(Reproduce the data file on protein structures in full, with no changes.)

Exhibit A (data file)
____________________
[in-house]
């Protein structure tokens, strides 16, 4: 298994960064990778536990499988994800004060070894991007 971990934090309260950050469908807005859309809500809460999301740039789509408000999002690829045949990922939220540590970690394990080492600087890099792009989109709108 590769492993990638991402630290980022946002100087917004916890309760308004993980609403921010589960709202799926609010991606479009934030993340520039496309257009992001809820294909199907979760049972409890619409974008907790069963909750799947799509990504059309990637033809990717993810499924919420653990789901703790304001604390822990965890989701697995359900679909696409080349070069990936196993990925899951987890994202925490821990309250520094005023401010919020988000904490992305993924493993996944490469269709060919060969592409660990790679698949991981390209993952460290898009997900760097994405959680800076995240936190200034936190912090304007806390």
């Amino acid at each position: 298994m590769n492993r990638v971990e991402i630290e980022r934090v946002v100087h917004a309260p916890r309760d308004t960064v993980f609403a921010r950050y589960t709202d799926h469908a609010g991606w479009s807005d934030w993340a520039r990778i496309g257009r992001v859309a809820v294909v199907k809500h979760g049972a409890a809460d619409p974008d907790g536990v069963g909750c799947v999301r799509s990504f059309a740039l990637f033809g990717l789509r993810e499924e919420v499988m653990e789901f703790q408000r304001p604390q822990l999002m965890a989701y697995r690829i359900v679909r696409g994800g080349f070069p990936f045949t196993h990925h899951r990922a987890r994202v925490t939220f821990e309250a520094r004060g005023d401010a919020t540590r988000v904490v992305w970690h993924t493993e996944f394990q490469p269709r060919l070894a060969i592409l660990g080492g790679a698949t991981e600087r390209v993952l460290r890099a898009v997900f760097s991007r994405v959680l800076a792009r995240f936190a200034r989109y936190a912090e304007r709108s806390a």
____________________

[in-house]
């Protein structure tokens, strides 16, 4: 298994960064990778536990499988994800004060070894991007 971990934090309260950050469908807005859309809500809460999301740039789509408000999002690829045949990922939220540590970690394990080492600087890099792009989109709108 590769492993990638991402630290980022946002100087917004916890309760308004993980609403921010589960709202799926609010991606479009934030993340520039496309257009992001809820294909199907979760049972409890619409974008907790069963909750799947799509990504059309990637033809990717993810499924919420653990789901703790304001604390822990965890989701697995359900679909696409080349070069990936196993990925899951987890994202925490821990309250520094005023401010919020988000904490992305993924493993996944490469269709060919060969592409660990790679698949991981390209993952460290898009997900760097994405959680800076995240936190200034936190912090304007806390």
């Amino acid at each position: 298994m590769n492993r990638v971990e991402i630290e980022r934090v946002v100087h917004a309260p916890r309760d308004t960064v993980f609403a921010r950050y589960t709202d799926h469908a609010g991606w479009s807005d934030w993340a520039r990778i496309g257009r992001v859309a809820v294909v199907k809500h979760g049972a409890a809460d619409p974008d907790g536990v069963g909750c799947v999301r799509s990504f059309a740039l990637f033809g990717l789509r993810e499924e919420v499988m653990e789901f703790q408000r304001p604390q822990l999002m965890a989701y697995r690829i359900v679909r696409g994800g080349f070069p990936f045949t196993h990925h899951r990922a987890r994202v925490t939220f821990e309250a520094r004060g005023d401010a919020t540590r988000v904490v992305w970690h993924t493993e996944f394990q490469p269709r060919l070894a060969i592409l660990g080492g790679a698949t991981e600087r390209v993952l460290r890099a898009v997900f760097s991007r994405v959680l800076a792009r995240f936190a200034r989109y936190a912090e304007r709108s806390a």